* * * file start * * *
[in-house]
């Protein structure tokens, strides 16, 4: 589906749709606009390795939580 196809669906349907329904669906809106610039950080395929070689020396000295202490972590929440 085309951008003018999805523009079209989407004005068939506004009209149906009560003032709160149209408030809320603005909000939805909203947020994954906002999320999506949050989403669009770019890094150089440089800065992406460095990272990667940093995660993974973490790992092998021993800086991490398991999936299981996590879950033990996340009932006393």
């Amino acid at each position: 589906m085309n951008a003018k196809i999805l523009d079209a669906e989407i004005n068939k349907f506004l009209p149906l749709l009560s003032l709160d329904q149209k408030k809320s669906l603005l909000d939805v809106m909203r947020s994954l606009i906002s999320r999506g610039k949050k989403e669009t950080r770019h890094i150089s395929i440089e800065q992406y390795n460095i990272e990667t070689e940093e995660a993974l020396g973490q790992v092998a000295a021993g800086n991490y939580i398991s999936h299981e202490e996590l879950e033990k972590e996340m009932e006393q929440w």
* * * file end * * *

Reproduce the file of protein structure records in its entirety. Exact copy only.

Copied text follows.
[in-house]
């Protein structure tokens, strides 16, 4: 589906749709606009390795939580 196809669906349907329904669906809106610039950080395929070689020396000295202490972590929440 085309951008003018999805523009079209989407004005068939506004009209149906009560003032709160149209408030809320603005909000939805909203947020994954906002999320999506949050989403669009770019890094150089440089800065992406460095990272990667940093995660993974973490790992092998021993800086991490398991999936299981996590879950033990996340009932006393």
């Amino acid at each position: 589906m085309n951008a003018k196809i999805l523009d079209a669906e989407i004005n068939k349907f506004l009209p149906l749709l009560s003032l709160d329904q149209k408030k809320s669906l603005l909000d939805v809106m909203r947020s994954l606009i906002s999320r999506g610039k949050k989403e669009t950080r770019h890094i150089s395929i440089e800065q992406y390795n460095i990272e990667t070689e940093e995660a993974l020396g973490q790992v092998a000295a021993g800086n991490y939580i398991s999936h299981e202490e996590l879950e033990k972590e996340m009932e006393q929440w």